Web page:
No succor for the poor: Private medical colleges outsmart govt rules to compensate capitation fees loss

Although NEET was introduced to cut the cost of medical education for poor students particularly private medical colleges, it is doubtful if the original purpose has been served.

Kangkan Acharyya September 27, 2016 20:11:47 IST
No succor for the poor: Private medical colleges outsmart govt rules to compensate capitation fees loss

New Delhi: Private medical colleges in India seem to have bypassed the government’s diktat to do away with the capitation fees. The move taken by many private medical colleges to increase course fee substantially is seen as a measure to compensate the loss incurred for doing away with capitation fee in the NEET regime.

No succor for the poor Private medical colleges outsmart govt rules to compensate capitation fees loss

Representational image. PTI

A Times of India report said that Chennai’s SRM university has increased its yearly fees on MBBS course up to Rs 21 lakh from Rs 10 lakh. Consequently, the fee for the entire course has shot up to Rs 94.5 lakh. The report further says that in Katihar Medical College in North Bihar the annual tuition fee has been revised from Rs 8 lakh to Rs 12.5 lakh. It also says that at the Hamdard Institute of Medical Sciences in Delhi tuition fees in the management quota is up from Rs 15 lakh to Rs 18 lakh.

One of the goals of the National Eligibility cum Entrance Test (NEET) was to make medical education available for deserving students irrespective of their financial profile. But Rahul Tiwary, a doctor in a government health facility in Delhi says that the NEET does not seem to have succeeded much in this aspect.

"Since private medical colleges have increased their course fee exorbitantly to compensate for the loss they have incurred because of doing away with capitation fees, many students who could have got admission in such colleges by dint of their merit will have to forego seats and leave them for students who are less deserving but financially well of candidates," he said.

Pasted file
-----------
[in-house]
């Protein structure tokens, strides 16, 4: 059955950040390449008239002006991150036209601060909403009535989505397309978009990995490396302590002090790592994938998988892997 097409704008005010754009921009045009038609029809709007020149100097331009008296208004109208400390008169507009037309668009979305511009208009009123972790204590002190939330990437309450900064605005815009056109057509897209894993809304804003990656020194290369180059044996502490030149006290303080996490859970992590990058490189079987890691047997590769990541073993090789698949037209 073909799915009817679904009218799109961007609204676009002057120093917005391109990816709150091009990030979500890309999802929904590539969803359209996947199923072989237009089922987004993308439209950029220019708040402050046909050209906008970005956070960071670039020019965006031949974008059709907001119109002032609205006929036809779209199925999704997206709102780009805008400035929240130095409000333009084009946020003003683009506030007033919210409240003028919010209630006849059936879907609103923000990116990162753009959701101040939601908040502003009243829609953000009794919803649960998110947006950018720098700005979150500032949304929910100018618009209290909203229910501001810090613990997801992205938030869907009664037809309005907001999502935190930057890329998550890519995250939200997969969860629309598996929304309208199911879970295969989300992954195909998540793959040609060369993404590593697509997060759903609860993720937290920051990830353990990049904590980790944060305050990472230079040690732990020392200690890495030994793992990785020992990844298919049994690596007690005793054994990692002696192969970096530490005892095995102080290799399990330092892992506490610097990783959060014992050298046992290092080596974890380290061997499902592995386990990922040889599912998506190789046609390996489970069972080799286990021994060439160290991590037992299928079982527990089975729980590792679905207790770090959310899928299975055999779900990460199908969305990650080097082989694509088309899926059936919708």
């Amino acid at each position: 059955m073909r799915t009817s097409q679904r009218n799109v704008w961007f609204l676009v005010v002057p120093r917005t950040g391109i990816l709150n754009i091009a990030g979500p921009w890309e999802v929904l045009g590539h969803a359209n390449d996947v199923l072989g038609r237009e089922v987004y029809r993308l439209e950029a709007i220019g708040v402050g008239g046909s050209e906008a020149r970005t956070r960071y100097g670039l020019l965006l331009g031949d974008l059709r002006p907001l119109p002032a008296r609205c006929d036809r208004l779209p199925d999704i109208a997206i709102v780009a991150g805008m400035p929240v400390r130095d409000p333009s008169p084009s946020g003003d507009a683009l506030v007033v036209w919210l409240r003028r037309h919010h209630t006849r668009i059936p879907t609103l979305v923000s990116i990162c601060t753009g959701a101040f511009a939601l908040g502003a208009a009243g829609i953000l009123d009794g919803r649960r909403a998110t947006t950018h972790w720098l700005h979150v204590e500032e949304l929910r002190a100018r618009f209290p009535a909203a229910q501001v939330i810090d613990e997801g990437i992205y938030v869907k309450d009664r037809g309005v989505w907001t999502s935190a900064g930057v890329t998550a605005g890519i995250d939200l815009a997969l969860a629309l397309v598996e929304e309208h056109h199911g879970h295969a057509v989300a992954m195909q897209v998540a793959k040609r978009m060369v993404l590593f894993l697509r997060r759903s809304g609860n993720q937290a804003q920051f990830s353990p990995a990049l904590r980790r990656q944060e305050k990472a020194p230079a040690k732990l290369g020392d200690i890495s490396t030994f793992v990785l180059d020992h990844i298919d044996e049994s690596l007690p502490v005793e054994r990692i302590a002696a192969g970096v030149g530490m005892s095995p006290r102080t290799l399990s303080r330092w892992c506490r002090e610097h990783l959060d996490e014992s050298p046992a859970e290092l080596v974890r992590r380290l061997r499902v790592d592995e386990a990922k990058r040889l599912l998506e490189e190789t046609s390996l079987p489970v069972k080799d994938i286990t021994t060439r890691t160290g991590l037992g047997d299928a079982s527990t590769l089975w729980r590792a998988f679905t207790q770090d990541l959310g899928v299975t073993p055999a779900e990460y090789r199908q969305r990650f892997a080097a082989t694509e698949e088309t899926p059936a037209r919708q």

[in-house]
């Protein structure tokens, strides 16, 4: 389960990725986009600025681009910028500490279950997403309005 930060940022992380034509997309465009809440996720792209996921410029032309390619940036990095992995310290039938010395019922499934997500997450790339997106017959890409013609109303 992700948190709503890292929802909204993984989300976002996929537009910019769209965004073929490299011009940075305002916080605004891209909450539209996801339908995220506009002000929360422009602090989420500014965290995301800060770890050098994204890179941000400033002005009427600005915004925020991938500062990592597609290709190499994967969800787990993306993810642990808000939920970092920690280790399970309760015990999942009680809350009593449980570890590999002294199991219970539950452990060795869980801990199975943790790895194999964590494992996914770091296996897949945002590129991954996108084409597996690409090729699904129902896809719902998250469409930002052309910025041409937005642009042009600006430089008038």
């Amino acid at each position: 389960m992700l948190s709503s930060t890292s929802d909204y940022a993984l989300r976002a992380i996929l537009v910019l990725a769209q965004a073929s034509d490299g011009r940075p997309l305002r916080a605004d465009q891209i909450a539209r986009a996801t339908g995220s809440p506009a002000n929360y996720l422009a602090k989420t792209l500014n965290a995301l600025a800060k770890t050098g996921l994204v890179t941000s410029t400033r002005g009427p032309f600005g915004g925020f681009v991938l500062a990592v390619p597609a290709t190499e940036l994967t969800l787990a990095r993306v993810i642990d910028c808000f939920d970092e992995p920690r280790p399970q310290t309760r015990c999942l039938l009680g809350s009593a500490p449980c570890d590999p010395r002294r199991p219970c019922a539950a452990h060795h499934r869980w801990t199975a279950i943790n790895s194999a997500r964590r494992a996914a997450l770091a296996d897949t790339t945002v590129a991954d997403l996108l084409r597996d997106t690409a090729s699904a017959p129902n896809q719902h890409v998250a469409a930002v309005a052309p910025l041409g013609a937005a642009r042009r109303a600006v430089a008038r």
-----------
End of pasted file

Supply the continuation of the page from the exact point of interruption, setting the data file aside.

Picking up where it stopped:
He also said that India faces a shortage of doctors and hence there is a growing demand for private medical education. This is where the role of the private medical educational institutions come in.

An India Today story quoting a Medical Council of India report said the present doctor-patient ratio in India is 1:1,674, whereas the ideal ratio is 1:1000.

Union Health Minister JP Nadda reportedly went on record saying that the government is increasing the number of seats in the government medical colleges to meet the growing demand of doctors, a story in The Economic Times said. But some doctors are skeptical of this approach, saying that merely increasing the number of seats without enhancing the quality of education is by no means going to help.

A doctor unwilling to express his identity said, "Merely increasing the number of seats will put further pressure on the existing teaching facilities which are already insufficient in government medical colleges. This will also add to the divide in quality of education provided by government medical colleges and private medical colleges."

He said that private medical colleges regularly enhance their health facilities, which is unheard of in most of the government medical colleges.

The doctor said that since there are more private medical colleges in India than the government ones, so the private health education sector should be given equal importance. As per a report there 250 private medical colleges out of 426 medical colleges in total.

KK Mishra another health practitioner in Delhi said that as per the NEET guidelines the state governments have the right to regulate the tuition fees of the private medical colleges those fall under their purview.

“But there is a catch,” Mishra said. “State governments can regulate only the tuition fees of the private medical colleges and not the other heads such as development fees and maintenance fees etcetera. Hence even if the state government decides to decrease the tuition fees charged by the private medical colleges, these institutions can compensate by increasing fees charged on heads other than tuition fees.

He suggested that to have control over the private educational institutions the government should take control over 51 percent of the stakes in such institutions.

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